(Today’s NaPoWriMo prompt is for a landay, a 22-syllable couplet that exists as an oral poetic form among women in Afghanistan. Above, I strung several together to be taken individually or together as lessons drawn from the film.)
I’ve always loved the 2006 film The Ultimate Gift, a clean-cut drama that plays like a high-quality Hallmark film but won me over with its moral wake-up call and some fine performances from Abigail Breslin and James Garner. I had heard it had been given a television sequel, but just now got around to seeing it. Directed by Michael Landon, Jr., The Ultimate Life is a less-publicized tale of the continuing struggles of Jason Stevens, the reformed playboy who was given twelve gifts from his dead grandfather Red Stevens (Garner), which changed his world view, won him a girlfriend, and prepared him to take over Red’s billion-dollar corporation. It picks up where the first left off, proving that his spoiled relatives wouldn’t so easily accept his sudden turnaround and happy ending, yet it doesn’t take long for his story to be supplanted by an extended flashback involving Red’s youth and rise to fame and fortune.
I’ll come right out and say it: this film is not nearly as good as the original, but it’s not all bad either. Drew Fuller has been replaced as Jason Stevens by Logan Bartholomew and Garner is absent save for a single recording, but at least most of the actors from the first film return, including Bill Cobbs, Lee Meriwether, and Ali Hillis as Drew’s sweetheart Alexia. Sadly, the chemistry between Jason and Alexia is lost for the most part by the recasting, and their early tension is awkward and unconvincing. The film thankfully doesn’t dwell on Drew’s still misplaced priorities, for Red’s faithful lawyer friend Hamilton supplies him with Red’s personal journal, which will undoubtedly hold whatever lesson Jason needs to learn.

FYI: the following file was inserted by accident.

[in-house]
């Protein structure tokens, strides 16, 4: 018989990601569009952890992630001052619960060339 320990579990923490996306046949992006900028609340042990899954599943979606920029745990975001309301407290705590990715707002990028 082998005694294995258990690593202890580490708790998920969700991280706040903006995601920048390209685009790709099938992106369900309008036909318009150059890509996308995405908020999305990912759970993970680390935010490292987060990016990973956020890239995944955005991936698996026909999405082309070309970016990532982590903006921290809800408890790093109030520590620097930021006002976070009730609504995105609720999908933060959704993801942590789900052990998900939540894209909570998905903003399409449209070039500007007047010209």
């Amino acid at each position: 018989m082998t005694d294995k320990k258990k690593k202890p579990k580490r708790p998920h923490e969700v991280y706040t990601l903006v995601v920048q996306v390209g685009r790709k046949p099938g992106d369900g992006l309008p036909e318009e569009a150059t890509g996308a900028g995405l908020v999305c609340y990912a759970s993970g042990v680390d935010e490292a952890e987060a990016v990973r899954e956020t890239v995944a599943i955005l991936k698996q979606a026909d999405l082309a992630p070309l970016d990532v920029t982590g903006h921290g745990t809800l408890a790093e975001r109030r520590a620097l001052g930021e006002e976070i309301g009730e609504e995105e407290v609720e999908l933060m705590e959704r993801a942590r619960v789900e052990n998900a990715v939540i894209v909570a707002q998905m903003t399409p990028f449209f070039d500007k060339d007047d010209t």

The story of young Red’s endeavors to become a billionaire ranges from corny to inspiring, but the film’s greatest enjoyment comes from recognition of known characters’ younger selves and the depiction of events only mentioned in The Ultimate Gift. There’s romance and labor, success and obsession, and the film does show how a man as seemingly wise as Red Stevens could have such rotten ungrateful offspring. (Basically, when a tree isn’t tended and grows crooked, it’s hard to straighten it after the fact.)
Unfortunately, The Ultimate Life falters toward the end of Red’s story. His loss of priorities leads him to make a self-serving choice, which is never really admonished, and after doing something kind and noble, he suddenly realizes the error of his ways and comes up with his famous twelve gifts seemingly out of nowhere. The film should have been more explicit about what inspired this list. It suggests the interesting forerunner of a golden list (a morning habit of listing ten things for which to be grateful), but that’s ten items, not twelve, and any comparison is never made clear.
Ultimately (hee hee), it’s a worthy companion piece for The Ultimate Gift but a far cry from the original’s power and appeal. It extols family and hard work and offers a generic but sweet confession of love that may tug someone’s heartstrings (like my dad’s). Whereas the first was slightly higher than usual Hallmark fare, The Ultimate Life fits comfortably into that less-than-favored mold.
Best line: (young Hamilton) “Your family is your legacy.”Rank: Honorable Mention
© 2015 S. G. Liput
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